DENTON (UNT), Texas - He’s known for ceramics that, while beautiful, tend to be a little rough around the edges, much like Roberto Lugo himself. The activist, poet, educator and self-proclaimed “ghetto potter” is bringing his art, story and experiences to Denton.
“It’s impossible for someone to attend one of his talks and not be moved,” said Brooks Oliver, ceramics program coordinator and lecturer. “His work really gives a voice to minorities and underrepresented communities. It starts conversations at a time when our society is very fractured and polarizing with different points of view. I feel like he starts conversations that lead to understandings.”
Lugo is coming to Denton as part of the University of North Texas College of Visual Arts and Design Studio Art Department’s inaugural PLATFORM Speaker Series, in collaboration with the Texas Woman’s University Department of Visual Arts and the Greater Denton Arts Council.
“The PLATFORM Speaker Series invites contemporary artists, critics and curators whose work is fueled by critical discussions around marginalized voices and narratives,” said Lauren Lake, UNT professor and chair of the Department of Studio Art. “PLATFORM events, which are free and open to the public, are often part of collaborations with other cultural institutions and departments and centers on campus.”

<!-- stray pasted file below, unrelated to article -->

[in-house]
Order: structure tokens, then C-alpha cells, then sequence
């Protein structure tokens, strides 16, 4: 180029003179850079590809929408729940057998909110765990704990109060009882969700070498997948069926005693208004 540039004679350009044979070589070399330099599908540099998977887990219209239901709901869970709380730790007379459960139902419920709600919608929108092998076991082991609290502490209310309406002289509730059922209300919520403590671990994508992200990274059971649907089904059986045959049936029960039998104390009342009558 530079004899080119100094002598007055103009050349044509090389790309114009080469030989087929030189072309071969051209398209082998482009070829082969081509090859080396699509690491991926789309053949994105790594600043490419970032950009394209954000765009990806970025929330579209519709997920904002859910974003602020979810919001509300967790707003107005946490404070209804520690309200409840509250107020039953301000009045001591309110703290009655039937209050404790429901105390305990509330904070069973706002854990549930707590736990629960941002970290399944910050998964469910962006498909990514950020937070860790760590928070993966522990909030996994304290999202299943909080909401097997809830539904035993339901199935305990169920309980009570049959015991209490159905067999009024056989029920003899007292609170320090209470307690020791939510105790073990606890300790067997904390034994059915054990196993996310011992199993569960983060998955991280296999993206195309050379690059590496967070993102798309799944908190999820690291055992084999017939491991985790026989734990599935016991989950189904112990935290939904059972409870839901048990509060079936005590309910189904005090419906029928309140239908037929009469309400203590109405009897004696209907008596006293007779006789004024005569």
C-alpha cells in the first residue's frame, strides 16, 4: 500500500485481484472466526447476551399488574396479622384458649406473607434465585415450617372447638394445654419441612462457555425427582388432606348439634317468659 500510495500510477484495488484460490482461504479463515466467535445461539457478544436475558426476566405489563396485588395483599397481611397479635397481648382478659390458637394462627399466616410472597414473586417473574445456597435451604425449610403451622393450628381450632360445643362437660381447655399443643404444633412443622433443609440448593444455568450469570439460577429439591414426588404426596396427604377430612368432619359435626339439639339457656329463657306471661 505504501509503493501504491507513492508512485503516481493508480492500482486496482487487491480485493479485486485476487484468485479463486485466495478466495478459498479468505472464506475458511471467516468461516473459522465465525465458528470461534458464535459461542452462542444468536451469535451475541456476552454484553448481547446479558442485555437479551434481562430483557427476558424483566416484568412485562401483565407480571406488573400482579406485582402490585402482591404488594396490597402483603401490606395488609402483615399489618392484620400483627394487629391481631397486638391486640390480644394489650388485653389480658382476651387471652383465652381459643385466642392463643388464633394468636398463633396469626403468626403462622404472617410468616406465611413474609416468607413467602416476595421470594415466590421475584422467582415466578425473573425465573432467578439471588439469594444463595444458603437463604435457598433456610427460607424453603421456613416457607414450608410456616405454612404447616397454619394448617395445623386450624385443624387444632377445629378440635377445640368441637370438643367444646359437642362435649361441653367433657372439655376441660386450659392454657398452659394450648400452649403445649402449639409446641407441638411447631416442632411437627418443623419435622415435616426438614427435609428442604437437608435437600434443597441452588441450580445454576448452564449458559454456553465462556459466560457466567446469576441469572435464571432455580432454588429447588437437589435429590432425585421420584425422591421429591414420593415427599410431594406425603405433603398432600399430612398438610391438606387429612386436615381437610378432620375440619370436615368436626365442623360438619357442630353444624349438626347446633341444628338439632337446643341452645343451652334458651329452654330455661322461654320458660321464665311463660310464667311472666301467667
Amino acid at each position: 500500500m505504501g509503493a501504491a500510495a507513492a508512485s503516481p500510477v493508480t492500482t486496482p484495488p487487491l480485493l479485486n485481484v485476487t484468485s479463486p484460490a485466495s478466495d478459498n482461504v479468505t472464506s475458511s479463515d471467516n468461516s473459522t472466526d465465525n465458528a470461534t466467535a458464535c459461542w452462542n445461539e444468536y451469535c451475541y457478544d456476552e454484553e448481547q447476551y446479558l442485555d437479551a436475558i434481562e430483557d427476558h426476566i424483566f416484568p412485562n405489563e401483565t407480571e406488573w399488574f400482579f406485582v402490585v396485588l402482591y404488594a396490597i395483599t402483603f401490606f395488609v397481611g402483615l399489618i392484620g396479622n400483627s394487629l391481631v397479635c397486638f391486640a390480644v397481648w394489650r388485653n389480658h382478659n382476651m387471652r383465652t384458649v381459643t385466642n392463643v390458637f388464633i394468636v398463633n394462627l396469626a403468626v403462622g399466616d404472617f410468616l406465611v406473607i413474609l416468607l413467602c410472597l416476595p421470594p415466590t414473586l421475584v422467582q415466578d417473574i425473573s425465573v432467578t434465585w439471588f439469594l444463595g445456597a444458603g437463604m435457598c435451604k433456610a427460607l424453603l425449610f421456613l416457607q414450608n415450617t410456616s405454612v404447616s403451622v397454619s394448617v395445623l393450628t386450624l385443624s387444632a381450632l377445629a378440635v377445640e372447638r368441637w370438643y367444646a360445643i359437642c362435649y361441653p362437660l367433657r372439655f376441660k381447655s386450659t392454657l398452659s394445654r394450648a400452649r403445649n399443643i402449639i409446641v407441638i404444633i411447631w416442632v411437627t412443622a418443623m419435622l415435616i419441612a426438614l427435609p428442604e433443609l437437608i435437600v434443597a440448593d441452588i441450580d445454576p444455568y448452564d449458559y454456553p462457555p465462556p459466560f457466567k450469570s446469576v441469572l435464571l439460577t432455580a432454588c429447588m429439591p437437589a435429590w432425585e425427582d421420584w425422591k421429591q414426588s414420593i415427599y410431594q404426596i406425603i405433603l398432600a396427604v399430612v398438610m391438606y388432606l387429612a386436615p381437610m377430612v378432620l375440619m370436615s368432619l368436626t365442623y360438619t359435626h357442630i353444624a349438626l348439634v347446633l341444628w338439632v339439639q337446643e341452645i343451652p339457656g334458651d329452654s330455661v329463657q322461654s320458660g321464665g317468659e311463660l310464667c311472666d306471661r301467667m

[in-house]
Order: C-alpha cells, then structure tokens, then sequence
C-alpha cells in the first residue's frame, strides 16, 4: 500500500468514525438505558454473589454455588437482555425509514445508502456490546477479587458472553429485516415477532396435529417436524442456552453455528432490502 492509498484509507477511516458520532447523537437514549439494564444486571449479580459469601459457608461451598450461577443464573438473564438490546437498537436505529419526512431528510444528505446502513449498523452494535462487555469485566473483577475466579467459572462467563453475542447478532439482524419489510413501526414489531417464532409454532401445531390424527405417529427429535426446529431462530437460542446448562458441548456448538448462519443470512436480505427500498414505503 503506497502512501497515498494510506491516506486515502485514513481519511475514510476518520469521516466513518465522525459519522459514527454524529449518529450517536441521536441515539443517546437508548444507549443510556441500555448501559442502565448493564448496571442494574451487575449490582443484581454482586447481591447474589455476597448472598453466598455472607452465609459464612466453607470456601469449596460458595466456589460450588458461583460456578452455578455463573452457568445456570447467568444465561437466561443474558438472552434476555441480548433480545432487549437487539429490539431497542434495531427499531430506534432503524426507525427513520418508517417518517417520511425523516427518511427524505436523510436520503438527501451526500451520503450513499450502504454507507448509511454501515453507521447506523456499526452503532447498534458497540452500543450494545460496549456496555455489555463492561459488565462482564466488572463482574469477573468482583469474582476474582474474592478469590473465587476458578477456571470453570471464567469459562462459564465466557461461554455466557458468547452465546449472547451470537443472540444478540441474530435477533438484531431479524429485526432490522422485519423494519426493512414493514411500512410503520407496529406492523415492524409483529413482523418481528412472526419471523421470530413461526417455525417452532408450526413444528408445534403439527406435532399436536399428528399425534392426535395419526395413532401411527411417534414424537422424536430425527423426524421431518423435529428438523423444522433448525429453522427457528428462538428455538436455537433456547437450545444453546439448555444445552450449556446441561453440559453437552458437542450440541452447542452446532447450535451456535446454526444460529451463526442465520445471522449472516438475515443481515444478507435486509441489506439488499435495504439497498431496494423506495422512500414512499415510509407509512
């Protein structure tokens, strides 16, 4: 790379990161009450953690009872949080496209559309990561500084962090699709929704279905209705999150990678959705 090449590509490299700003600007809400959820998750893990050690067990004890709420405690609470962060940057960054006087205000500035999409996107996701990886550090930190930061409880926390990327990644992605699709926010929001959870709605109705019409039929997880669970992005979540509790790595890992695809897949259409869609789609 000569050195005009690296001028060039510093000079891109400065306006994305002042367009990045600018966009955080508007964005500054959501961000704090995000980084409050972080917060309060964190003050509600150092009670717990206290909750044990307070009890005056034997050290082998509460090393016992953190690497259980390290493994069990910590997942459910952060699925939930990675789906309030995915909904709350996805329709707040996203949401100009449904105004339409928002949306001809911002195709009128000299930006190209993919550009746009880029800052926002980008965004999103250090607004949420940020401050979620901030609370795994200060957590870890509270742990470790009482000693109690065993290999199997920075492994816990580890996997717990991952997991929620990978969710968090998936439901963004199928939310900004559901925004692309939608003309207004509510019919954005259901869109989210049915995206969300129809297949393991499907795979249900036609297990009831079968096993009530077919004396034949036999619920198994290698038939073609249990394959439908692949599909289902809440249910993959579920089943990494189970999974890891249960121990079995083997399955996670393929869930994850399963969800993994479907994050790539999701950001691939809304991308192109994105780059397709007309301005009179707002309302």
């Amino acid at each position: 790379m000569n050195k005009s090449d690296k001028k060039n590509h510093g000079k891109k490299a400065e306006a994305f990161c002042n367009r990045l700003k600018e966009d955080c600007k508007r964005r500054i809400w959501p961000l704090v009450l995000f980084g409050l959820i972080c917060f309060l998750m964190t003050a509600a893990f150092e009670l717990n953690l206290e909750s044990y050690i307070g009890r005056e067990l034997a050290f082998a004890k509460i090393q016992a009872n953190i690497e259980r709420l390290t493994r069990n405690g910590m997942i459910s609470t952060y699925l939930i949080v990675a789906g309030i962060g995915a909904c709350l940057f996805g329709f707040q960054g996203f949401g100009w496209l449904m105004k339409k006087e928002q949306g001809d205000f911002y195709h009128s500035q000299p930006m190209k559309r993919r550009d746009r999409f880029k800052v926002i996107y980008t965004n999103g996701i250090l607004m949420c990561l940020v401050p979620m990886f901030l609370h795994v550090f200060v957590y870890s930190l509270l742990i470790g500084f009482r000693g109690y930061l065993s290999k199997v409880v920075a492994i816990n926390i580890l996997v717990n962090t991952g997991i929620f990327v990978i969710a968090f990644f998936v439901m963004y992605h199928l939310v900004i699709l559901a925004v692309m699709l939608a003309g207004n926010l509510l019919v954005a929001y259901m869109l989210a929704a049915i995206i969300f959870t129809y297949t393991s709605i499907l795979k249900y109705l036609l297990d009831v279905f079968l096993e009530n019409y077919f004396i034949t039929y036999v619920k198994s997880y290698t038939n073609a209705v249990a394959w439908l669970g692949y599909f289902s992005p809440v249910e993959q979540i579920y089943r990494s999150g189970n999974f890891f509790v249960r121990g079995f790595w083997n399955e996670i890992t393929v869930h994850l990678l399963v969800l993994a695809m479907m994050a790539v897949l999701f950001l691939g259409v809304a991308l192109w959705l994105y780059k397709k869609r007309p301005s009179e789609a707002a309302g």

The event is at 5:30 p.m. March 1 (Thursday) at the Greater Denton Arts Council, located at 400 E Hickory in Denton.
“I’m thrilled that Robert has accepted our invitation,” said Greg Watts, CVAD dean. “Having seen him lecture, or rather perform, I am certain he will be a true inspiration to our community. His work is visually stunning and politically powerful.”
Oliver says Lugo will not disappoint.
“Lugo is a passionate individual,” Oliver said. “He will give an unconventional artist talk. Don’t think of it as a lecture, but rather as a performance of sorts, while being told a story. I feel like people will walk away with their eyes somehow opened and a greater understanding of something that maybe they hadn’t noticed quite before.”
Lugo will also work with students from both UNT and TWU March 1-2.